Not religion still looks very western
Education through the Internet, economic recovery and international networking: The Philippine society is on the rise, says Thomas Fleckner, formerly a member of the Humanist Association in Osnabrück. Since April, he has been the Vice President of the Philippine organisation PATAS (Philippine Atheists and Agnostics Society) to help and organize the secular movement in Asia.
This year is the First Asian Humanist Convention, beginning on the 21st of June in Cebu, Philippines. What is the reason for this event?
Well, the youth forms a large social group in the Philippines. Better education and access to international media has made them get up from past times. The Church here has a huge impact in schools and in politics. But many people no longer want to rely on religion, or even at all. And so, here goes the clamor for a secular state, a clear separation of church and state, better education, the right to family planning and strengthening the rights of gays and lesbians.
In what way exactly did it start? How to organize the non-believers? Organize them at all?
The non-religious movement has found its new start in two places: on the other hand, certain groups within universities, such as UP (University of The Philippines) were formed. They describe themselves as "atheist circles". Also today, many Filipinos abroad have thereby learned about secular states. Marissa Torres Langseth is one of those people. She lives in the U.S. who founded the Philippine Atheists and Agnostics Society or PATAS, the Society of Filipino atheists and agnostics in her home country, Philippines. General education is better, as it is possible and a big factor particularly through the use of the Internet.
Just before "the church" was mentioned, how do non religious worldviews spread in The Philippines? The official figures say that the vast majority of the society belongs to the Roman Catholic Church, and there are still various religious minorities.
The official figures, the statistics are therefore not correct. I venture this statement, since the Philippines has no "church resignation form" in their government offices. When a child is baptized and does not want to be in church later, this person can only stay away from this organization. The situation is exacerbated by the fact that children are not baptized and not even accepted in many schools and universities. This makes it difficult for parents of most atheistic families. You have to lie to them in order to have access to certain schools, or be satisfied with the few exceptions
The influence still seems to be even more significant. Vatican Radio reported on Friday about half a million people who demonstrated against the decision taken last December approval of contraception and abortion. What is the society currently doing about this?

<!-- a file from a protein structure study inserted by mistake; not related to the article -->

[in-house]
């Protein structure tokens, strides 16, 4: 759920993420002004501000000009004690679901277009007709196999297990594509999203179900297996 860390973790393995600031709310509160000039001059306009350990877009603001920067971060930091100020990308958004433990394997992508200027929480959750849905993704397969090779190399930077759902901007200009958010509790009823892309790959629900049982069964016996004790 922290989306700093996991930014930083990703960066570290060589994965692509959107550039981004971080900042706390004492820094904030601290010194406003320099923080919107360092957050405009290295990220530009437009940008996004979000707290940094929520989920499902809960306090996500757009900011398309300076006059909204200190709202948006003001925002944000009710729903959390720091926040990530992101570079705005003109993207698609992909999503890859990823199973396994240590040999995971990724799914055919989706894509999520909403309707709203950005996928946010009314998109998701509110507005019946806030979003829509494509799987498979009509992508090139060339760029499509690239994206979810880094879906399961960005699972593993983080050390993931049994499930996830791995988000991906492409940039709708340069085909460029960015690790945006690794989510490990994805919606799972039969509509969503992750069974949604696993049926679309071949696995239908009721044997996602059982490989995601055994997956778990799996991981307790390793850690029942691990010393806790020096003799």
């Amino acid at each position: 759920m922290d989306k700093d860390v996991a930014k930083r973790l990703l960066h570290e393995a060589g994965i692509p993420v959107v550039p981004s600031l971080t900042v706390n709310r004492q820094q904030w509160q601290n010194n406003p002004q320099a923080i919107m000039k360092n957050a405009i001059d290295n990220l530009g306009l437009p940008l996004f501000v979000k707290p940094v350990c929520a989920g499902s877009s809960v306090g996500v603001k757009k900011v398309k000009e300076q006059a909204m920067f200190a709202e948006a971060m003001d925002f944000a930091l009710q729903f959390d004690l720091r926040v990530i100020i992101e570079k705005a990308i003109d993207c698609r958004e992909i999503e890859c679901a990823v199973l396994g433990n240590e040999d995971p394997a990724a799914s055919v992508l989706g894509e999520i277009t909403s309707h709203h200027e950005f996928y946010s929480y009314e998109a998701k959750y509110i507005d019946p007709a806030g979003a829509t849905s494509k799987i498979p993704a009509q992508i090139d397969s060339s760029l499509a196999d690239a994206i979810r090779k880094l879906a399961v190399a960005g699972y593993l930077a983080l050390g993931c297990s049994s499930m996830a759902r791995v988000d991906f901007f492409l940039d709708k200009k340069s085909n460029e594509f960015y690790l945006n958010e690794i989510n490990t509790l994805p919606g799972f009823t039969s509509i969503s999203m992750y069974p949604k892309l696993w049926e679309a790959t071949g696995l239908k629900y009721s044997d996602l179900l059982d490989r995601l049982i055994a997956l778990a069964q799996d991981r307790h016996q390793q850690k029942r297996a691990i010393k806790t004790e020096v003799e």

The society is on the move I would say. Women and LGBT fight for more rights, including the youth moving more against the ossified system of church influence. However, there are still many young people who run along with the church. But since the country is on the rise and more young people have work and can therefore support their families, they find it easier to go their own way and live a freer life. Importantly, although the Catholic Church is strong here, the Philippines is still a democratic state.
What role does religion play in everyday life because of the people specifically?
Religion plays a huge role in the faithful and this influence is hard to miss. First, we noticed the place of religion in everyday vocabulary. Much is attributed to God, whether there is success in school, recovery from an illness or just having drunken water. The churches are often visited not only on Sundays but any day of the week. Religious holidays are not just the time for a little holiday, but days where the churches are an integral part of the activities of the day. Believers carry their "God" and "Jesus" with them everywhere. Religious symbols such as crosses, Jesus mini statues, Mary figures stand, and hanging rosaries in taxi cabs, cars, buses, jeepneys, etc are substantially found everywhere.
What tasks and goals in such a situation this humanist conference had set forth?
The first objective is to strengthen the atheists, agnostics and humanists in the country and to give them support. The conference is the first day of a "workshop" conducted, should be supported and taught to the activists because it is important to assist the many people who have not gone off themselves as atheists on a tangent. We can compare this with the "coming out" as gay or lesbian, for example. Many atheists go, for the sake of their family, still to the church.
Quote ” In the design of our plans for the future, we cannot look only in our immediate environment, or at most to all of Germany, but we should also think of the humanist indoor and humanists in the many countries where the ideals of humanism and the Enlightenment even less are realized than in this country” - Frieder Otto Wolf, President of the Humanist Association of Germany, in a speech to mark the 20th anniversary of the Federation on 14 January 2013
And so, these deeds highlight that you can show your family and friends that you can lead a life with joy, morality and meaning as a godless man. Through this positive role model, it is also easier to take this course for other skeptics, because he or she sees that there is another way.